If something is boring after two minutes, try it for four. If still boring, then eight. Then sixteen. Then thirty-two. Eventually one discovers that it is not boring at all.
Boredom as a subject for contemporary art has a significant legacy. Bruce Naumann has returned to it again and again. John Baldessari famously promised not to make any more “boring art” and artists as diverse as John Cage, Andy Warhol, and Yoko Ono have conjured up artwork after artwork where nothing happens. Literally. It is within this (boring) lineage that Cristin Tierney Gallery presents a selection of works by John Wood and Paul Harrison.
Boredom, as explored through video, sculpture, and works on paper by the British artists, is both a source of creativity and a joke about the limitations, blockages, and failures experienced in the studio. In Bored Astronauts on the Moon, the artists present themselves as modern astronauts who stand or walk around in silence on a lunar landscape. It is a destination synonymous with adventure, danger, and excitement, but any initial enthusiasm soon gives way to tedium as minimal amounts of action unfold over the video’s twenty minutes. As the artists explain, “For us it wasn’t about the quest to conquer the world or space, although it clearly references that desire. It’s more about making an ongoing representation of the world, but all from the confines of our studio.”[i]
Bored opens Friday, May 8th, with a reception from 6:00 to 8:00 pm, and the artists will be present. It is their first solo exhibition in New York.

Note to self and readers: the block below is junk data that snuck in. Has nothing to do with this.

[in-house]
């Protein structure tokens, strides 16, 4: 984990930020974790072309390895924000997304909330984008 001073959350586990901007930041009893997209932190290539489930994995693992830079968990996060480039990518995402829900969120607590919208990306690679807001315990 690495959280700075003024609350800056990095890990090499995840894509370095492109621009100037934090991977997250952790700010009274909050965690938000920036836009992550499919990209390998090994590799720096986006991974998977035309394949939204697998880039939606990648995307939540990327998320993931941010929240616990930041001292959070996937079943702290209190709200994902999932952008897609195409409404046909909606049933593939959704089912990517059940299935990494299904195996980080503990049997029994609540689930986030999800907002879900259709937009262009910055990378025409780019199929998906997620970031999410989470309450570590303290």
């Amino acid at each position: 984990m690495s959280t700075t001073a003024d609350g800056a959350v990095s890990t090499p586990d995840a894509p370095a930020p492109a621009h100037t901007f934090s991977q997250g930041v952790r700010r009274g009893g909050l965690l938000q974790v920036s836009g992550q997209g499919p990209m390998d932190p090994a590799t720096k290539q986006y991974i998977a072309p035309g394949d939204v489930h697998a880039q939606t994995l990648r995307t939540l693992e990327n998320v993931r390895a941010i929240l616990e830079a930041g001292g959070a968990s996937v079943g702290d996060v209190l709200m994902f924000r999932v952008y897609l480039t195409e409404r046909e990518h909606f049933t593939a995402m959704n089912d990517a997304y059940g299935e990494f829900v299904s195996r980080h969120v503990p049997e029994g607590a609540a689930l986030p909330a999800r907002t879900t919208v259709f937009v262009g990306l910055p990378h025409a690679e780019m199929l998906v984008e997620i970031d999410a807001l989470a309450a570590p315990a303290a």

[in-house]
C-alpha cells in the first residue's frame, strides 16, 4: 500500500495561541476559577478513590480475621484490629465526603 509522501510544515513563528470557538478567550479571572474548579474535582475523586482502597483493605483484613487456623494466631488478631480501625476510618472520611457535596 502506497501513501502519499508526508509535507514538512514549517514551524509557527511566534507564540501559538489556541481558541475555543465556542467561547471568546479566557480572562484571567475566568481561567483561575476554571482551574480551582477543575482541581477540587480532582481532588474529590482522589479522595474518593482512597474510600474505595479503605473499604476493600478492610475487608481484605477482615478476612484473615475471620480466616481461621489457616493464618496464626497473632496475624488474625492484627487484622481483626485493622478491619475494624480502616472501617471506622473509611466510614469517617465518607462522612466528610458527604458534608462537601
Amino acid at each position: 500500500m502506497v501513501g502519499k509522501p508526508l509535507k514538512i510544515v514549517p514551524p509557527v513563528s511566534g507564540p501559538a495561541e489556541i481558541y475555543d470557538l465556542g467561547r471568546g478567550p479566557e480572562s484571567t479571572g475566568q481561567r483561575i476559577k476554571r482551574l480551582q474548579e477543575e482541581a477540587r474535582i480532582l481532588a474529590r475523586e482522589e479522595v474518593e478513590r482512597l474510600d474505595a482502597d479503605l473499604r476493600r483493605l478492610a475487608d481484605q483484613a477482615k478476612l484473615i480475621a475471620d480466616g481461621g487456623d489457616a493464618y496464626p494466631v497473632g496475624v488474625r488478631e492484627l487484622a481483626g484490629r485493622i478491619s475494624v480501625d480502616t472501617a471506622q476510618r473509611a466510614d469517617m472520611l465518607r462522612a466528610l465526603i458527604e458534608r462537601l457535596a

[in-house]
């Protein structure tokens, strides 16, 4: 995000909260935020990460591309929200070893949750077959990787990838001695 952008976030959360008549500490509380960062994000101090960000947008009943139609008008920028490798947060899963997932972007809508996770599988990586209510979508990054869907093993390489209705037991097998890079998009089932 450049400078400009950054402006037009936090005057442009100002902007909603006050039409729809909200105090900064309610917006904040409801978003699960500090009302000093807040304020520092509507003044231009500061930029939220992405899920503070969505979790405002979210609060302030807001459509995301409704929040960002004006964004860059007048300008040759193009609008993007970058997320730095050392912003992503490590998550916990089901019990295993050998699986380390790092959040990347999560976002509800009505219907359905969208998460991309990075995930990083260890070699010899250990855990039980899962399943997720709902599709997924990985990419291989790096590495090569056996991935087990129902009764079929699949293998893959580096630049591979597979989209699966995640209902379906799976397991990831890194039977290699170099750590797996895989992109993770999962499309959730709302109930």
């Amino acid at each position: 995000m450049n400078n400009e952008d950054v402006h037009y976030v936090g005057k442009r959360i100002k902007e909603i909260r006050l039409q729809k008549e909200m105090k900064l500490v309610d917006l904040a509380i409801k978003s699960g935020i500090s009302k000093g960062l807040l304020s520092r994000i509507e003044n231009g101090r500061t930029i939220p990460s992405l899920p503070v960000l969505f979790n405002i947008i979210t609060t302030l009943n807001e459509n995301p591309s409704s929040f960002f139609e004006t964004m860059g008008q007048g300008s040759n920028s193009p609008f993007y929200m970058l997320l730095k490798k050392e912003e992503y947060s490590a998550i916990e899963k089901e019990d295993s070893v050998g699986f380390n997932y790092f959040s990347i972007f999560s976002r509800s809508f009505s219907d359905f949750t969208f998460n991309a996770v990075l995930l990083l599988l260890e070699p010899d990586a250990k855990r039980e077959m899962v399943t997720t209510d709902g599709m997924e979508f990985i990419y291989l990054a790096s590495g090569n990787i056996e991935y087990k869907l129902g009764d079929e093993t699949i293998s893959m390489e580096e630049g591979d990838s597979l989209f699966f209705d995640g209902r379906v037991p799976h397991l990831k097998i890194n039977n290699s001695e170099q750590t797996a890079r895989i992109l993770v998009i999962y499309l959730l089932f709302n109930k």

John Wood (b.1969, Hong Kong) and Paul Harrison (b.1966, Wolverhampton) make single-channel videos, multi-screen video installations, prints, drawings, and sculptures that elegantly fuse advanced aesthetic research with existential comedy. The artists’ spare, to-the-point works feature the actions of their own bodies, a wide variety of static and moving props, or combinations of both to illustrate the triumphs and tribulations of making art and having a life. The videos maintain a strict internal logic, with the action directly related to the duration of the work. Inside this "logical world" action is allowed to happen for no apparent reason, tensions build between the environment and its inhabitant, play is encouraged and the influences on the work are intentionally mixed. In their not-always-successful experiments with movement and materials, many of which critic Tom Lubbock has described as “sculptural pratfalls,” Wood and Harrison employ exuberant invention, subtle slapstick, and a touch of light-hearted melancholy to reveal the inspiration and perspiration—as well as the occasional hint of desperation—behind all creative acts.
Wood and Harrison met in 1989 at the Bath College of Higher Education, and have worked together since 1993.
For more information please contact Candace Moeller at +1.212.594.0550 or email@example.com.
[i] Bruno Volpi, “Things That Happen,” Dazed (February 23, 2012): https://www.dazeddigital.com/artsandculture/article/12718/1/things-that-happen.